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Biodegradation

, Volume 6, Issue 1, pp 1–9 | Cite as

Biotransformation of HCFC-22, HCFC-142b, HCFC-123, and HFC-134a by methanotrophic mixed culture MM1

  • Wang-kuan Chang
  • Craig S. Criddle
Article

Abstract

This research investigated the potential for methanotrophic biotransformation of three HCFCs — chlorodifluoromethane (HCFC-22); 1-chloro-1,1-difluoroethane (HCFC-142b); and 1,1-dichloro-2,2,2-trifluoroethane (HCFC-123); and one HFC — 1,2,2,2-tetrafluoroethane (HFC-134a). All of these compounds were biotransformed to differing degrees by methanotrophic mixed culture MM1. Rates of transformation were obtained by monitoring disappearance of the target compounds from the headspace in batch experiments. Henry's constants were determined over a range of conditions to enable estimation of the intrinsic rates of transformation. Intrinsic rates of transformation were obtained by combining a second order rate expression with an expression describing loss of transformation activity due to either endogenous decay or product toxicity. For HCFC-123 and HFC-134a, the independently measured endogenous decay rate for mixed culture MM1 (0.594/day) was sufficient to account for the observed loss of transformation activity with time. However, the endogenous decay rate did not account for the loss of transformation activity for HCFC-22 and HCFC-142b. A model based on product toxicity provided a reasonable representation of the loss of transformation activity for these compounds. The order of reactivity was HCFC-22>HCFC-142b>HFC-134a>HCFC-123, with second order rate coefficients of 0.014, 0.0096, 0.00091, and 0.00054 l/mg-day, respectively. Transformation capacities for HCFC-22 and HCFC-142b were 2.47 and 1.11 µg substrate/mg biomass, respectively.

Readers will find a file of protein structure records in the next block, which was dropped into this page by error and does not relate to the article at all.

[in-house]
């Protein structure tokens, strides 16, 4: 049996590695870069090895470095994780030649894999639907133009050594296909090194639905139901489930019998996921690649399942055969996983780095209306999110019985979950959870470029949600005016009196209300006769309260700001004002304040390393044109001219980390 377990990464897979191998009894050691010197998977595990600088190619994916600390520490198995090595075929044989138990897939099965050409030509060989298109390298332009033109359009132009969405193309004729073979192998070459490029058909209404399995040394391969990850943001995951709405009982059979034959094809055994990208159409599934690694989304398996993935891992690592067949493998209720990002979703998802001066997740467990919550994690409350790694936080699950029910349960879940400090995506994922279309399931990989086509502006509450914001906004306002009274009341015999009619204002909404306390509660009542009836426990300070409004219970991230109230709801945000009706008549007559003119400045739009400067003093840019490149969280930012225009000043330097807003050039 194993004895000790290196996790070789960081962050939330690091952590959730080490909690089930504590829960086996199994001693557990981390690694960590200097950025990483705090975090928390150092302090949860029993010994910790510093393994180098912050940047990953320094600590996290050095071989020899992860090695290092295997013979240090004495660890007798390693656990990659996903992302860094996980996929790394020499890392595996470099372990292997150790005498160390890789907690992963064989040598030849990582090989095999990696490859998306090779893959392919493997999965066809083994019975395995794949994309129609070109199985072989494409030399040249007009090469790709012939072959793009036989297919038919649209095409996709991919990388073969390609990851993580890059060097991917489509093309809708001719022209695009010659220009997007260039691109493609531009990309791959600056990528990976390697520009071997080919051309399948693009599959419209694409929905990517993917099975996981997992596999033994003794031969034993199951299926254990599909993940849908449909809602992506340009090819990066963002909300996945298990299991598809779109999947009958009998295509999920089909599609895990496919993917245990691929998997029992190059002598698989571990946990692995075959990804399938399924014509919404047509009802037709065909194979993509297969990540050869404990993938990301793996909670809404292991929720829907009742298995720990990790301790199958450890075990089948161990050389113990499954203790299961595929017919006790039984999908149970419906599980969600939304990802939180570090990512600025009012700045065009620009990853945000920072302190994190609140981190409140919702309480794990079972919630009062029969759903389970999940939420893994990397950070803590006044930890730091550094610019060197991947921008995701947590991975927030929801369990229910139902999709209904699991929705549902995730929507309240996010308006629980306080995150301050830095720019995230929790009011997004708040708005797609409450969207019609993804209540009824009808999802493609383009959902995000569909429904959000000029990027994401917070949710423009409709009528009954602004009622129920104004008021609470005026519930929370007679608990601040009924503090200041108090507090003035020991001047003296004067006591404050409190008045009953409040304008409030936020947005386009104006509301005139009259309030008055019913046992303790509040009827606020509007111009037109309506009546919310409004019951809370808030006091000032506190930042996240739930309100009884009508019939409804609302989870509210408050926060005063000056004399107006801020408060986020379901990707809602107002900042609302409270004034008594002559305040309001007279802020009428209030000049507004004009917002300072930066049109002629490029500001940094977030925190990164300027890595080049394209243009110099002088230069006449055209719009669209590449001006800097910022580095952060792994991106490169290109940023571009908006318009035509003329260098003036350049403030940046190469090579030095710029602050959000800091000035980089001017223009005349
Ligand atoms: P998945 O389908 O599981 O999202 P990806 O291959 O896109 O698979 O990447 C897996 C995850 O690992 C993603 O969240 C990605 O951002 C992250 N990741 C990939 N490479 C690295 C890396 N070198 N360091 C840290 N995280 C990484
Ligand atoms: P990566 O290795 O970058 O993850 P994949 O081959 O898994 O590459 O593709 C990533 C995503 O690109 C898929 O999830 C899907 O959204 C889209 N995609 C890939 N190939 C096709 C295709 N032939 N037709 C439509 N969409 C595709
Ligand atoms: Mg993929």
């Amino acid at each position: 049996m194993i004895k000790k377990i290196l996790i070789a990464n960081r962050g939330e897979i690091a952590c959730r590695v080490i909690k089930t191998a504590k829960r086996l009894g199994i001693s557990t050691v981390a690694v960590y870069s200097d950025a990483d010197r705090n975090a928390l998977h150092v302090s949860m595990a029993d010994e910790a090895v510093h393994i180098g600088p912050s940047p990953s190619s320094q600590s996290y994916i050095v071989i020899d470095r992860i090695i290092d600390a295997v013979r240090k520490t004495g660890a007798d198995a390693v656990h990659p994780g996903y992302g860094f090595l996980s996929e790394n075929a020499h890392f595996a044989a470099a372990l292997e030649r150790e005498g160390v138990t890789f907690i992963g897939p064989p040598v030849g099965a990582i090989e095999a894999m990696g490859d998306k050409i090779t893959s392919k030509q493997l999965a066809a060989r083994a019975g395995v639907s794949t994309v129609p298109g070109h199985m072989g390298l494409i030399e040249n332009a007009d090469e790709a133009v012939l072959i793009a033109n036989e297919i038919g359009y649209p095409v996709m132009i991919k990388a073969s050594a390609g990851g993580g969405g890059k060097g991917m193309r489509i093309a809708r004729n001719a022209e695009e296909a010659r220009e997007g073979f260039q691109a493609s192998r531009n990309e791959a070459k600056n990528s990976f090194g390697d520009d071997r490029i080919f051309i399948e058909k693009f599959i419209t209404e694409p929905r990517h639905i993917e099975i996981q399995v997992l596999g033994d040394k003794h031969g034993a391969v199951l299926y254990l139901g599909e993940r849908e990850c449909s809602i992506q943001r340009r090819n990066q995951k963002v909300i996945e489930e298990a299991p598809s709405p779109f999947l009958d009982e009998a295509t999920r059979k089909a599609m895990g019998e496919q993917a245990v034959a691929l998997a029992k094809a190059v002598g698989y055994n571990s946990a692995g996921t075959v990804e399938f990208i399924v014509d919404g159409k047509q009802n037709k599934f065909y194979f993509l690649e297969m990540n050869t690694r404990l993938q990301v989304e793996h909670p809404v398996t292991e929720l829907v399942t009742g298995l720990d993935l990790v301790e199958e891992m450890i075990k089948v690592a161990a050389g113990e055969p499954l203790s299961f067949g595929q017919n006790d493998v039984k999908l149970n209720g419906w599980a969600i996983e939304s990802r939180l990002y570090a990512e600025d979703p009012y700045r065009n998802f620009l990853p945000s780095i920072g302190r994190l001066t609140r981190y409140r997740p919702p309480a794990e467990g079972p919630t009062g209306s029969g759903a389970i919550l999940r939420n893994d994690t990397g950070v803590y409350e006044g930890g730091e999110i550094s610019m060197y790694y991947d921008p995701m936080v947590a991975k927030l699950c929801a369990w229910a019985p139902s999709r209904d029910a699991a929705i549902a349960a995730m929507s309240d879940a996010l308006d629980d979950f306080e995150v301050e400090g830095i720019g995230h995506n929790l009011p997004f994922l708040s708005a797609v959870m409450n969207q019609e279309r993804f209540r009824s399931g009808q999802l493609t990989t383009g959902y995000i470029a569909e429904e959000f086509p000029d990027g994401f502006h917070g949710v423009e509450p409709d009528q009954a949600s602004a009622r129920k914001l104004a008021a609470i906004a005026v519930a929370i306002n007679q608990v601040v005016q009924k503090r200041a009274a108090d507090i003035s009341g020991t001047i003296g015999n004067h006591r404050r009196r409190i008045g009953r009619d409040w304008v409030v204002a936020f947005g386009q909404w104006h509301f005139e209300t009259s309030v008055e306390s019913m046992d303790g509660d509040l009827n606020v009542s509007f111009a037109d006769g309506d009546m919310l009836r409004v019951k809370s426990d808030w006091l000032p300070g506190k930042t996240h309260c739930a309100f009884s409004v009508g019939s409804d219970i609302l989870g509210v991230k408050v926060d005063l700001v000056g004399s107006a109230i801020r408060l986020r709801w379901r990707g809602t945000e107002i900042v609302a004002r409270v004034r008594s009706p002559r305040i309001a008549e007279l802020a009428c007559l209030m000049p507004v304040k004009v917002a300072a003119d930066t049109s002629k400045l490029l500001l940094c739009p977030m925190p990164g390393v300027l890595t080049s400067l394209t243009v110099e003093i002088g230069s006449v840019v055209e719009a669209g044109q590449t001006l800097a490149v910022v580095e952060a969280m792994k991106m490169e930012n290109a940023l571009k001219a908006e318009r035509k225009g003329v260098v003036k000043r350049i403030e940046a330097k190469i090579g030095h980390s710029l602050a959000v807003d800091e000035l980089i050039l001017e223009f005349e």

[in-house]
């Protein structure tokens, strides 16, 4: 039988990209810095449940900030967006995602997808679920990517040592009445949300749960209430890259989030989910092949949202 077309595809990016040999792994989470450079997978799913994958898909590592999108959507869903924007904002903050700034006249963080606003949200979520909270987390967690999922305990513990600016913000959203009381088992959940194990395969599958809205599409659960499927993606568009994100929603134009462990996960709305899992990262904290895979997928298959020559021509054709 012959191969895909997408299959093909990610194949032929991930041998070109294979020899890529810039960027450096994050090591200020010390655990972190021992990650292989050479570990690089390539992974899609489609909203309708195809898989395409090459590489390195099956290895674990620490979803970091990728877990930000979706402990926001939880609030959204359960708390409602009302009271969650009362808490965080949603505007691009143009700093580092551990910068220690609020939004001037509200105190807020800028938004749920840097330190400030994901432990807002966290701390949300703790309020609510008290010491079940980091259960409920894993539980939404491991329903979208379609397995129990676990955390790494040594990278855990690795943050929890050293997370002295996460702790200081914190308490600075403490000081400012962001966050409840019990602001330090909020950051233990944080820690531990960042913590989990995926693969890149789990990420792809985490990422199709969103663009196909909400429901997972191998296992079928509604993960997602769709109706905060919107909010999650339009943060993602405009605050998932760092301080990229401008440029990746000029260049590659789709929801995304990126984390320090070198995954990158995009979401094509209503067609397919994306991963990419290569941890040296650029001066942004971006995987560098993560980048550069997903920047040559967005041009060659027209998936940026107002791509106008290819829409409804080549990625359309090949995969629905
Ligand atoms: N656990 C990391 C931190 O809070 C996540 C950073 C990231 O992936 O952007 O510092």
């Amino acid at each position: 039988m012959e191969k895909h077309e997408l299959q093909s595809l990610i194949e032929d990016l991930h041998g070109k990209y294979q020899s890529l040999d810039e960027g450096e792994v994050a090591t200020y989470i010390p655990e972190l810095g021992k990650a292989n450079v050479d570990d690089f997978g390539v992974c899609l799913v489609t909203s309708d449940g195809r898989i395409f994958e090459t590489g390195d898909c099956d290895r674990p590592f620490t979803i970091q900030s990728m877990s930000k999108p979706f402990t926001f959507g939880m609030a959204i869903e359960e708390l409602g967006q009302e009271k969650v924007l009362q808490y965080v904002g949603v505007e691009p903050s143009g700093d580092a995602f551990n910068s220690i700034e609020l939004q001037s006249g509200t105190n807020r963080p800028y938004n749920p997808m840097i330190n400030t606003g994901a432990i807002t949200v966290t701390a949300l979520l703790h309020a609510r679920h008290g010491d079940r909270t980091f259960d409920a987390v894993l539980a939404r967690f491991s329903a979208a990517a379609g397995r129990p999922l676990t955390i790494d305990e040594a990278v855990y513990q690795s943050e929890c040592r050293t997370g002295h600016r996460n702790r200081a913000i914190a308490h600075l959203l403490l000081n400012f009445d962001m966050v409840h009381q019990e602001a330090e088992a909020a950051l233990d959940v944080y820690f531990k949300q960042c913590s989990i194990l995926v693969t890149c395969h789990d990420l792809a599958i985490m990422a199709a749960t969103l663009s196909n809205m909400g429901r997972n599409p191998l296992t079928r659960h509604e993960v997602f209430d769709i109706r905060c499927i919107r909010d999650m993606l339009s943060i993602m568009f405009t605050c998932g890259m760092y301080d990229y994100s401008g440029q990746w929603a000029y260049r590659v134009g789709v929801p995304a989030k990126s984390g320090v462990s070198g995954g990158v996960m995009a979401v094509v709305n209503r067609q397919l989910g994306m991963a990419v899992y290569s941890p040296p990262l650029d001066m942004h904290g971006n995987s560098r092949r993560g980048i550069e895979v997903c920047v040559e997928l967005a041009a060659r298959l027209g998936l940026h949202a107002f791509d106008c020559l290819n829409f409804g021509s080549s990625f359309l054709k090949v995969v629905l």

Key words

hydrofluorocarbons hydrochlorofluorocarbons methanotrophs biotransformations cometabolism 

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Copyright information

© Kluwer Academic Publishers 1995

Authors and Affiliations

  • Wang-kuan Chang
    • 1
  • Craig S. Criddle
    • 1
  1. 1.Department of Civil and Environmental Engineering, Center for Microbial EcologyMichigan State UniversityEast LansingUSA

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